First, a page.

band there is a very definite limit on how down you can go. Sorry,
there is no magic number I could tell you but the more you go the
riskier it is. I’ve gone as far as three(with crossed fingers and a
"Hail Mary"). Simple drilled shanks are a little more flexible, but
not all that much. Remember the amount you can come down is tied
directly to the size of the stones. You are basically sizing by
removing stones, can’t remove half a stone.You may not be able to
hit the size exactly, unless you can deal with a plug or have room
below the stones to grind out the finger size a smidge.

OK so everything looks promising so far?

When you cut the piece out you basically are cutting a wedge. Don’t
aim your saw at the center of the ring(along the radius) but rather
leave extra metal on the finger surface. Instead of cutting a
(hypothetical) 15 wedge cut it at say 20, again hypothetical. Its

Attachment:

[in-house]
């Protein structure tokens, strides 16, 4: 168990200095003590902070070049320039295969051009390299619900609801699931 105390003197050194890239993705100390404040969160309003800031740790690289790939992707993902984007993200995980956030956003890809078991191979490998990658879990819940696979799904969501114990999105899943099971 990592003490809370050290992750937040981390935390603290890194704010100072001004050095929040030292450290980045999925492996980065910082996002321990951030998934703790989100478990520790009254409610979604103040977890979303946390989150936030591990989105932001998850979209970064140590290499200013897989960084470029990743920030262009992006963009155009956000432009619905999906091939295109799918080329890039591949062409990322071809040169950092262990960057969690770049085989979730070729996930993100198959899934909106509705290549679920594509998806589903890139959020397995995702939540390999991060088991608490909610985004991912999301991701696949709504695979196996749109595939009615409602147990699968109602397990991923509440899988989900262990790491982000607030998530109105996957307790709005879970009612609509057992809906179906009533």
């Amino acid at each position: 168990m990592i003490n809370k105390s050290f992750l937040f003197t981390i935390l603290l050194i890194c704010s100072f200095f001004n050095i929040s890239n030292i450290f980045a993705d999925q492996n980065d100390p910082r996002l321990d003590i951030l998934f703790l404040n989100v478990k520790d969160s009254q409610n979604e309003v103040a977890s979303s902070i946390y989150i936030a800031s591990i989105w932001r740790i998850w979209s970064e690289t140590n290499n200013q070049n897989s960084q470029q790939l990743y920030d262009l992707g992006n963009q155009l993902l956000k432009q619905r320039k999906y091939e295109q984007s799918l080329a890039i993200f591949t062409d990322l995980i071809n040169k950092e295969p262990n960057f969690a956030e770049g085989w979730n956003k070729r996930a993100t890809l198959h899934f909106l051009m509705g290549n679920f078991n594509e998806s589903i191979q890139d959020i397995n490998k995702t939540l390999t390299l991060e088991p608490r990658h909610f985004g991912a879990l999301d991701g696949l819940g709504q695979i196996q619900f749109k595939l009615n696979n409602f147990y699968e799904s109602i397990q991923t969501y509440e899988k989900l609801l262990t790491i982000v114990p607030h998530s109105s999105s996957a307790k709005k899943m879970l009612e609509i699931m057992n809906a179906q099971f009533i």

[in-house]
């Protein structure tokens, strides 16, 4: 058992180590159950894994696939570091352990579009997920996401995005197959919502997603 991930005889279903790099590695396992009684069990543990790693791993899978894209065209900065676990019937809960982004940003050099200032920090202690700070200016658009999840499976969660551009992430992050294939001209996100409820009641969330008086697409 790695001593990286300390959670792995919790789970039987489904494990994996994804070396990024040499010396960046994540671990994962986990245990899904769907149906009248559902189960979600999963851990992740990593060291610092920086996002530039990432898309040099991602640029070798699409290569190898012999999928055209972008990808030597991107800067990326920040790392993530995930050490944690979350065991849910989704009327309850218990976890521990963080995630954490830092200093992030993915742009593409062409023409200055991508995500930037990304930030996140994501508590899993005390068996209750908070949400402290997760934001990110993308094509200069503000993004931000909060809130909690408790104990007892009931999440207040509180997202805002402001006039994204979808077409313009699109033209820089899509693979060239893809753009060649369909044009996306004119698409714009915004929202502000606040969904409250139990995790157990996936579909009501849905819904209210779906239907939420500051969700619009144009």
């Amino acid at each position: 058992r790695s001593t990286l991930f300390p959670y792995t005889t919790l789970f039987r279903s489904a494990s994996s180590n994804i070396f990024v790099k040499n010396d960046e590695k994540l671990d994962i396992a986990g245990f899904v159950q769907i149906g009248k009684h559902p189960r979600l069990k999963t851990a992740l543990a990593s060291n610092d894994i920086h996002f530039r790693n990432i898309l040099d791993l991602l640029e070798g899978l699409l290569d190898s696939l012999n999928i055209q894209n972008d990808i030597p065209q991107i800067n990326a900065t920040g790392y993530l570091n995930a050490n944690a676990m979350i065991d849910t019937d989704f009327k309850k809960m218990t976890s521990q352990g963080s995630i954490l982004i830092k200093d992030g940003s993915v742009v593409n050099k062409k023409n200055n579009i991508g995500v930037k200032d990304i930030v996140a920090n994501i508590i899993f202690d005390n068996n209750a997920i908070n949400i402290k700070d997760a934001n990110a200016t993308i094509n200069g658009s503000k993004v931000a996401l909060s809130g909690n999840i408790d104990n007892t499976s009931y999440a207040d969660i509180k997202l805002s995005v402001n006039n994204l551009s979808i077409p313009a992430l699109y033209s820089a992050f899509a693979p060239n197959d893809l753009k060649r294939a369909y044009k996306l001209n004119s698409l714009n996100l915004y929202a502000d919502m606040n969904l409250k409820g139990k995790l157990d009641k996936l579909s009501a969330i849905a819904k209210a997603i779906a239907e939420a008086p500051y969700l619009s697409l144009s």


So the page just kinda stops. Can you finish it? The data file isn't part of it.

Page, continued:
better to trim to fit than to overshoot on the first cut. You will
need this extra material because of the way a stone set ring bends.
You can’t just squeeze away with ring bending pliers. What works is
to gently ‘fold’ the ring with a mallet. With the cutout facing east
or west gently tap down at north. Don’t get crazy and don’t think
you’ll fully close the gap, you won’t. When that goes as far as it
will, turn the ring so the gap is slightly off north and tap the cut
end down, doing both sides a little at time til the gap completely
closes. Sometimes its helpful to do this on a mandrel with the bottom
of the ring resting on the bench to prevent going too far. If you cut
the wedge right you will have too much material at the finger
surface.
Cut this away now. I like to use a.009" separating disk. be careful,
they shatter easily, use a little bit of spreading force on the shank
to keep the disc from jamming. BTW, your top edge of the cut should
be just shy of touching the stones.

Ok solder it.

Round it out real slow on a mandrel. If you’re lucky or good, no
stones will fly out. Might be better to push the ring along from the
side than to pound on the stones. If you have a ring stretcher, that
works pretty good here too.

If this was a used ring, if all goes well, what you wind up with is
a used ring that’s the correct size. Your customer should understand
that it is still a used ring that has been stressed more than the
twenty years she wore it.